In his case this was as much his duty, as it was the duty of the Pharisees to avoid the hypocritical practice which Jesus here condemns. 5. “ And when thou prayest, thou shalt not be as the hypocrites are ; The hypocrisy which is here exposed, though still common in Eastern countries, is so unlike the manners of our time and nation, that we might seem to be in no danger of a like error. Consider, however, what the error is. It is the performance of religious duties for the sake of appearances, and not from a feeling of religion. It is the doing that to be seen of men, which ought to be done from piety towards God. And is there no reason amongst ourselves, to fear that the attendance of some persons at church, or at the holy table, arises from a like impure motive? is rather a compliance with custom, than an exercise of devotion ? a mode of maintaining decent respectability, rather than of satisfying the desire of piety and faith? Thus much is certain. The stated and ceremonial worship of the Church is less to be depended on as a proof of the truly spiritual mind, than the secret prayer of the private chamber. It is no disparagement to either, to say that religious feeling will not be satisfied with one without the other. It will not be satisfied without the public worship of God. David, our teacher in devotion, has exclaimed, “How amiable are thy tabernacles, O Lord of hosts! My soul longeth, yea even fainteth for the courts of the Lord : my heart and my flesh crieth out for the living God.” But the same David has also said, “ Commune with your own heart upon your bed, and be still.”
for they love to pray standing in the synagogues and in the corners of the streets, that they may be seen of men. Verily I say unto you, They have their reward. 6. “ But thou, when thou prayest, enter into thy closet, and when thou
hast shut thy door, pray to thy Father which is in secret ; and thy Father which seeth in secret shall reward thee openly."
2 Dan. vi. 10.
My voice shalt thou hear in the morning, O Lord : in the morning will I direct my prayer unto thee, and will look up. “Evening, and morning, and at noon, will I pray, and cry aloud, and He shall hear my voice." That spiritual aid by which we may be strengthened, and overcome our besetting sins: those mercies which are most needful to ourselves and our families: the blessings of providence and of grace which we individually need,—these must be sought in private prayer. We 3 Ps. lxxxiv. 1-3.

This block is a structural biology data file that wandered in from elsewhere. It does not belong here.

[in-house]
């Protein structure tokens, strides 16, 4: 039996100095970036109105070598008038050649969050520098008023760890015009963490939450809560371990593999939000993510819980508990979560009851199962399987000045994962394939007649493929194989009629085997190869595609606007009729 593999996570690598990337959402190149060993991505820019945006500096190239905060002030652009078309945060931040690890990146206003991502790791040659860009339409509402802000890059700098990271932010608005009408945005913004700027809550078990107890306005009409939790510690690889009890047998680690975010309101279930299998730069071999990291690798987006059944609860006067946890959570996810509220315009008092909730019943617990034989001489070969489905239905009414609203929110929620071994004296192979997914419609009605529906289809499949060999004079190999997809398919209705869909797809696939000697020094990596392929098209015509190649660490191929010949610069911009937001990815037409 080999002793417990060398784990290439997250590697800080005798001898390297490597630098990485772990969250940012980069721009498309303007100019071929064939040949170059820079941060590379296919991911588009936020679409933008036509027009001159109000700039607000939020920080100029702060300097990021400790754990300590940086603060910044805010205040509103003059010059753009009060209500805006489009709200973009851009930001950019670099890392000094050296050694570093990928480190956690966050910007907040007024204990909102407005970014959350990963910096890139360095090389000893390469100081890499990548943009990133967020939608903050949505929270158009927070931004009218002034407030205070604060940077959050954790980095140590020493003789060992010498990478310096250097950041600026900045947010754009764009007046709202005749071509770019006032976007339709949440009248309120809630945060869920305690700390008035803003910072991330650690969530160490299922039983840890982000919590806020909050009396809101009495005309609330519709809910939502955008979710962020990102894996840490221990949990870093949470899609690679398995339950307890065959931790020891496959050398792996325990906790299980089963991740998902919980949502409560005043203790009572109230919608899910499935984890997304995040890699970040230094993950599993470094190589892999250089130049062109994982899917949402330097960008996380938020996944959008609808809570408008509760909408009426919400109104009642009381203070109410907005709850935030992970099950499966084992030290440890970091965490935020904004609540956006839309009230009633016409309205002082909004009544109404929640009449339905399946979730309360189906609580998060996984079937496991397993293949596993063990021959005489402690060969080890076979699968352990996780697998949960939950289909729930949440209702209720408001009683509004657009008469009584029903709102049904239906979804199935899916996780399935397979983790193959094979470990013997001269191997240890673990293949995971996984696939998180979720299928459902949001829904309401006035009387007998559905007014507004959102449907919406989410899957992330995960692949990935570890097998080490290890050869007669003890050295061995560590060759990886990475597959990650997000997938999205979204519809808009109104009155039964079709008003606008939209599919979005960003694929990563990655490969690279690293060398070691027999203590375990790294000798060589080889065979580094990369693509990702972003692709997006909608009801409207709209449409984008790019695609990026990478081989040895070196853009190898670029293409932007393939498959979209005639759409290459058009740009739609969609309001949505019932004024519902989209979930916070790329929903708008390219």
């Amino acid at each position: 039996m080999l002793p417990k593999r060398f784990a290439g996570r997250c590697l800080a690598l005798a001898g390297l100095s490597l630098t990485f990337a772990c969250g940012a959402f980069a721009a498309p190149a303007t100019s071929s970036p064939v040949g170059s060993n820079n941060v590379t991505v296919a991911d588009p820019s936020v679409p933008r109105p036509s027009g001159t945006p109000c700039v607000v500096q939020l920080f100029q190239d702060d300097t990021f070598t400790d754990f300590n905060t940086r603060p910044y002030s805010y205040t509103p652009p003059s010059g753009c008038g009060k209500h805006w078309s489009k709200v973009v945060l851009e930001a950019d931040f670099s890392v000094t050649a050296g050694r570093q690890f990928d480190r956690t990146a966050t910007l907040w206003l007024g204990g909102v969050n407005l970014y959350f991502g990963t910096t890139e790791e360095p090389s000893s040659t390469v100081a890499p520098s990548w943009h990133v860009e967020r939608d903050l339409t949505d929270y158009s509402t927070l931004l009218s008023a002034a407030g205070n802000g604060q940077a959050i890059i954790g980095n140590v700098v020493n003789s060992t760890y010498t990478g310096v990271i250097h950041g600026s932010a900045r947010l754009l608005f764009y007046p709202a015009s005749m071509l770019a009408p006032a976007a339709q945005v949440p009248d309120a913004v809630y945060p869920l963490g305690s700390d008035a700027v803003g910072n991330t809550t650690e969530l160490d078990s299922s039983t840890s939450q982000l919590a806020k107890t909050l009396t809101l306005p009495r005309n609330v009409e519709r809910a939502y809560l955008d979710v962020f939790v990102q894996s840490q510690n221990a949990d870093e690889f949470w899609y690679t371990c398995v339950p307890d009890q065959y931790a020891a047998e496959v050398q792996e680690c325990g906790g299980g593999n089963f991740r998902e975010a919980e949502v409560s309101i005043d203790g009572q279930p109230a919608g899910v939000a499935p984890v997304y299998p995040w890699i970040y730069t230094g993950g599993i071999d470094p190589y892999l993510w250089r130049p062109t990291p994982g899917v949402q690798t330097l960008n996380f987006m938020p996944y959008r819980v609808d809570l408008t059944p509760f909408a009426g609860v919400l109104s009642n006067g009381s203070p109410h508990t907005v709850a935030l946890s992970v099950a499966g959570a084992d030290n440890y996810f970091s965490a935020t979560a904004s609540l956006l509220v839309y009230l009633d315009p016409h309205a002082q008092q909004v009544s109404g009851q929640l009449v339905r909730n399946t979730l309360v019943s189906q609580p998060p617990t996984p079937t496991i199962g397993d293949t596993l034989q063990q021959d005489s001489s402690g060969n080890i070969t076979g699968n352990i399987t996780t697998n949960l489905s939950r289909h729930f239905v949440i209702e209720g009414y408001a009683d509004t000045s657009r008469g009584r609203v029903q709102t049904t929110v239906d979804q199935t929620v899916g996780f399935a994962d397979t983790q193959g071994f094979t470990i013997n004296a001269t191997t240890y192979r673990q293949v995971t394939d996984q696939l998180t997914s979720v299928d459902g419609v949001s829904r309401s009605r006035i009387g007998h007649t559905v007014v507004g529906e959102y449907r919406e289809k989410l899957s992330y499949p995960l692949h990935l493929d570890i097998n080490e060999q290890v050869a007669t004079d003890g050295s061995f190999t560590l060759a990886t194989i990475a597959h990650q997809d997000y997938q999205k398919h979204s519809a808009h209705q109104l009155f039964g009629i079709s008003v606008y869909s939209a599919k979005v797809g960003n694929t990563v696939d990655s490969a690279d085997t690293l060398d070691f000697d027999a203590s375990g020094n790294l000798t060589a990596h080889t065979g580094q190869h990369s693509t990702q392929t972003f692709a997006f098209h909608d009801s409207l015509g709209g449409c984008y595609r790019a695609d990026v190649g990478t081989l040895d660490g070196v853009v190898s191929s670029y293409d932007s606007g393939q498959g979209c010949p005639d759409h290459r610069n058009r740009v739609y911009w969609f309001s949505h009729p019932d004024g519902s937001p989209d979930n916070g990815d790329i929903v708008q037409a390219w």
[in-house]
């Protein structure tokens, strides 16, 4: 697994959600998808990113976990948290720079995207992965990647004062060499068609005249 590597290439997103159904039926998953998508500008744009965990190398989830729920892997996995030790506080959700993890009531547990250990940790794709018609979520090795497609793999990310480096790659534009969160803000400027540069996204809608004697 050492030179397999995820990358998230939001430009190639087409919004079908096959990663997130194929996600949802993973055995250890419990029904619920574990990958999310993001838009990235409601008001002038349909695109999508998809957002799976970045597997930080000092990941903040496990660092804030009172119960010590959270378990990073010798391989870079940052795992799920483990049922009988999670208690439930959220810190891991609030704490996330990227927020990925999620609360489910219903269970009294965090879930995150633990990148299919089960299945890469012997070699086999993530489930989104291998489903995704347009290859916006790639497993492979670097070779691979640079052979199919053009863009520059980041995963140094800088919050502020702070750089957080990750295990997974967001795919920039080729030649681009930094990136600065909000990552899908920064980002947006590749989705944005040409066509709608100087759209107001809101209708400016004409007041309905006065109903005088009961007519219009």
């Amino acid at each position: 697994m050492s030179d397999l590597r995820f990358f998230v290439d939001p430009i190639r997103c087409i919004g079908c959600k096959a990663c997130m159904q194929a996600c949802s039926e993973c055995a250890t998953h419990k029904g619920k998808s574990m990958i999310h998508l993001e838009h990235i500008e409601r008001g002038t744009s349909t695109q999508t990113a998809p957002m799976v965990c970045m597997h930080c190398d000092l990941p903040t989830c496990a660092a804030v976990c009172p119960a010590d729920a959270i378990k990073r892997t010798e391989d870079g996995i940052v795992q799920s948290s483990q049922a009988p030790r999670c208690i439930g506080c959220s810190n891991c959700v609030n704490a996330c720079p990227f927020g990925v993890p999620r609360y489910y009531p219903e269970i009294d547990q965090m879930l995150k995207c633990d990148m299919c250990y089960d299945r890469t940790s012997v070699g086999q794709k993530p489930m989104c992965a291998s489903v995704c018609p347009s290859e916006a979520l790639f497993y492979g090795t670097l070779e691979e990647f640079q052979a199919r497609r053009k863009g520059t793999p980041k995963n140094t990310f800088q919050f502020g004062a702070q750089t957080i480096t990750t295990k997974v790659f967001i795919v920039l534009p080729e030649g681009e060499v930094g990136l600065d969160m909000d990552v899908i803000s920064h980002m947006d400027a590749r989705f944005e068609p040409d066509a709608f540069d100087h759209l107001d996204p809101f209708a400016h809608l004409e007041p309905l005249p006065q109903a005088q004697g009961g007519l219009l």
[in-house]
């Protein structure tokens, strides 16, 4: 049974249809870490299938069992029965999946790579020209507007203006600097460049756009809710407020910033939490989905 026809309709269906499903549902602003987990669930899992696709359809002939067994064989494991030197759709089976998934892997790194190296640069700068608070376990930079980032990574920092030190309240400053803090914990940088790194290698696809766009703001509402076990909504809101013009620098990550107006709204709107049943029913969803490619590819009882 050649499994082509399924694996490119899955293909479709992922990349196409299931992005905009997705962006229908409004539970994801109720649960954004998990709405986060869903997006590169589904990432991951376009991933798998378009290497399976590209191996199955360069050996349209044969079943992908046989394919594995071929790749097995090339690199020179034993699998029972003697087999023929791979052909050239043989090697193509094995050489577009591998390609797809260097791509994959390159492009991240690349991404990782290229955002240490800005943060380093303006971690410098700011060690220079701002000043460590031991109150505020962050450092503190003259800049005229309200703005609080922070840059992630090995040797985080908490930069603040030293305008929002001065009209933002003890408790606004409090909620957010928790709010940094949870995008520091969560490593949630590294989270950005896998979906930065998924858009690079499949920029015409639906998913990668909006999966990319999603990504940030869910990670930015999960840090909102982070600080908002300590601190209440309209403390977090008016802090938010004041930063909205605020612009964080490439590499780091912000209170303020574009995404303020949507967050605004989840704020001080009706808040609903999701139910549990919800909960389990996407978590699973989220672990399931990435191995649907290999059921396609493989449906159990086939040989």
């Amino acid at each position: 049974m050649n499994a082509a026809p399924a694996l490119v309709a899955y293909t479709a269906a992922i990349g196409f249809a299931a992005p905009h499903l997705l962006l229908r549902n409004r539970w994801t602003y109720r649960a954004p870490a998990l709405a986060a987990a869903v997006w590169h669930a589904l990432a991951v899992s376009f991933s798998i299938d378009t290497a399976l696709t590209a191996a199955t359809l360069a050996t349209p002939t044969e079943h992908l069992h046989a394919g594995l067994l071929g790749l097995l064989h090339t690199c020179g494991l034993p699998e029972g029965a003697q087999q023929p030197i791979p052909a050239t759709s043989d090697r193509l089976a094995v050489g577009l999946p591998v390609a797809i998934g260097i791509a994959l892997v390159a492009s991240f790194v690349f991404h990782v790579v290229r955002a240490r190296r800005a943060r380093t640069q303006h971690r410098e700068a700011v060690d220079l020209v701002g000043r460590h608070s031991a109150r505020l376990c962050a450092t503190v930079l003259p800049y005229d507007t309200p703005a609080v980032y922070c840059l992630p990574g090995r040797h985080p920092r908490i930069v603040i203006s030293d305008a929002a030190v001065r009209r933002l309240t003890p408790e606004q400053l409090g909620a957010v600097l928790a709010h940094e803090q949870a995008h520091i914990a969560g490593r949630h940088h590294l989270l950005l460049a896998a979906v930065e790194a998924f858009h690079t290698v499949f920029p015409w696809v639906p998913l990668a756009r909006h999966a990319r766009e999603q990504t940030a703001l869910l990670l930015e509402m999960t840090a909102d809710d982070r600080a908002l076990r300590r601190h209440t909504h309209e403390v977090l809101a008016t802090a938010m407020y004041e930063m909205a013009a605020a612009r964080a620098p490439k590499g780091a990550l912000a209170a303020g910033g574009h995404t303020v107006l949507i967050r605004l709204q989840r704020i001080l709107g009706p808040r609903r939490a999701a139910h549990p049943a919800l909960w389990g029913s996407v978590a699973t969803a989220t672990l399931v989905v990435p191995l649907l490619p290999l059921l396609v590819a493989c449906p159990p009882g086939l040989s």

5 Ps. y. 3.
4 Ps. iv. 4. 6 Ps. lv. 17.
cannot be so alone, but God is with us; we cannot whisper so gently, but He heareth us; we cannot pray so imperfectly, but He will answer us. He seeth in secret, and He rewardeth openly. So He rewarded Hannah, the mother of Samuel. She was “in bitterness of soul, and prayed unto the Lord, and wept sore ;" “ she spake in her heart: only her lips moved : but her voice was not heard.” Not heard of men : but not unheard of God: and the “God of Israel granted the petition that she asked of Him." So likewise was Cornelius rewarded, openly rewarded, as the first Gentile to whom the Gospel was made known. He had shut his door against the world and its cares, and prayed to his Father who is in secret. As he explained to Peter the reason why he had sent for him to Joppa, “Four days ago, I was fasting unto this hour; and at the ninth hour I prayed in mine house, and, behold a man stood before me in bright clothing, and said, Cornelius, thy prayer is heard, and thine alms are had in remembrance before God.”
Thus Hannah and Cornelius experienced that “the eyes of the Lord are over the righteous, and his ears open unto their prayers.” A still greater encouragement is granted to the believer in Christ Jesus, to whom belongs the privilege that he should be called a child of God;' who has “received the spirit of adoption, whereby we cry, Abba, Father ;" concerning whom the Lord declared, “I ascend unto my Father and your Father, and to my God and your God :” and again, “I say not unto you, that I will pray the Father for you ; for the Father himself loveth you, because ye have loved me, and have believed that I came out from God.”
“ Having therefore such exceeding great and precious promises,” we come boldly to the throne of grace, “ and in everything by prayer and supplication 7 1 Sam. i. 10.
8 Acts x. 30. i Rom. viii. 15.
9 See 1 John iïi. 1. % John xx. 17.